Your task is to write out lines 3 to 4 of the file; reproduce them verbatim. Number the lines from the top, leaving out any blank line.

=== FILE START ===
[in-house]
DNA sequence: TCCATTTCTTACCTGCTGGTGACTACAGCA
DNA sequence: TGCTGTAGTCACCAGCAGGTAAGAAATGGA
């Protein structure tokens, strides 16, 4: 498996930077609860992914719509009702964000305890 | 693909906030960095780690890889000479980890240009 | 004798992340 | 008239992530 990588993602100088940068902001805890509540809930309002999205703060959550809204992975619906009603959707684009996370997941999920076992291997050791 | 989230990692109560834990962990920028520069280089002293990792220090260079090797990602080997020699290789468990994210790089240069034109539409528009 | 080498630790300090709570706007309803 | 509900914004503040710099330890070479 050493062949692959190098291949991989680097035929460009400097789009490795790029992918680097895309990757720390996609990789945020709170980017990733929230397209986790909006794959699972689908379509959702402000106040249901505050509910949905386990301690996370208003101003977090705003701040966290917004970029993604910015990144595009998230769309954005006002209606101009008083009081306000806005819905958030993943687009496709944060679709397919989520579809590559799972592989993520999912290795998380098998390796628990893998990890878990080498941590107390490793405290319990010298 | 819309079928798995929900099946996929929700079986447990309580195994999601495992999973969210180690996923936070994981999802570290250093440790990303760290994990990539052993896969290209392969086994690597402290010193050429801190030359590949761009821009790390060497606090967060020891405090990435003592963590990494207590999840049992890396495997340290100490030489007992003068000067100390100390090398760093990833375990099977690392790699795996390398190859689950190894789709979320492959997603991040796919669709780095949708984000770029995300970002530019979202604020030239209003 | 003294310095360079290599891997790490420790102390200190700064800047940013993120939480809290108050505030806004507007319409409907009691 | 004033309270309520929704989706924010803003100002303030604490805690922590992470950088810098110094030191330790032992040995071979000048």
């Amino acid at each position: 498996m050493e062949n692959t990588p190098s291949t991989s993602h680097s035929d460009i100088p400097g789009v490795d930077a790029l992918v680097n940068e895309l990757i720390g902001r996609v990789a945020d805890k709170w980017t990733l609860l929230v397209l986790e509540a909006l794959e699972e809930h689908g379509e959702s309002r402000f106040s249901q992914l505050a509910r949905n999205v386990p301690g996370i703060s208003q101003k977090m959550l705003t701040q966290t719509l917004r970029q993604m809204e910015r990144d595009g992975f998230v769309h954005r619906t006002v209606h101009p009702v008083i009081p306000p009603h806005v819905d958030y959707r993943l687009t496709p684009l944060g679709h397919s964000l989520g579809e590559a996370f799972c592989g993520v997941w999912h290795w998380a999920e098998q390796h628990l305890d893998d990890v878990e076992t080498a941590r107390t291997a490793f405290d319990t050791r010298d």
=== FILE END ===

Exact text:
DNA sequence: TGCTGTAGTCACCAGCAGGTAAGAAATGGA
């Protein structure tokens, strides 16, 4: 498996930077609860992914719509009702964000305890 | 693909906030960095780690890889000479980890240009 | 004798992340 | 008239992530 990588993602100088940068902001805890509540809930309002999205703060959550809204992975619906009603959707684009996370997941999920076992291997050791 | 989230990692109560834990962990920028520069280089002293990792220090260079090797990602080997020699290789468990994210790089240069034109539409528009 | 080498630790300090709570706007309803 | 509900914004503040710099330890070479 050493062949692959190098291949991989680097035929460009400097789009490795790029992918680097895309990757720390996609990789945020709170980017990733929230397209986790909006794959699972689908379509959702402000106040249901505050509910949905386990301690996370208003101003977090705003701040966290917004970029993604910015990144595009998230769309954005006002209606101009008083009081306000806005819905958030993943687009496709944060679709397919989520579809590559799972592989993520999912290795998380098998390796628990893998990890878990080498941590107390490793405290319990010298 | 819309079928798995929900099946996929929700079986447990309580195994999601495992999973969210180690996923936070994981999802570290250093440790990303760290994990990539052993896969290209392969086994690597402290010193050429801190030359590949761009821009790390060497606090967060020891405090990435003592963590990494207590999840049992890396495997340290100490030489007992003068000067100390100390090398760093990833375990099977690392790699795996390398190859689950190894789709979320492959997603991040796919669709780095949708984000770029995300970002530019979202604020030239209003 | 003294310095360079290599891997790490420790102390200190700064800047940013993120939480809290108050505030806004507007319409409907009691 | 004033309270309520929704989706924010803003100002303030604490805690922590992470950088810098110094030191330790032992040995071979000048």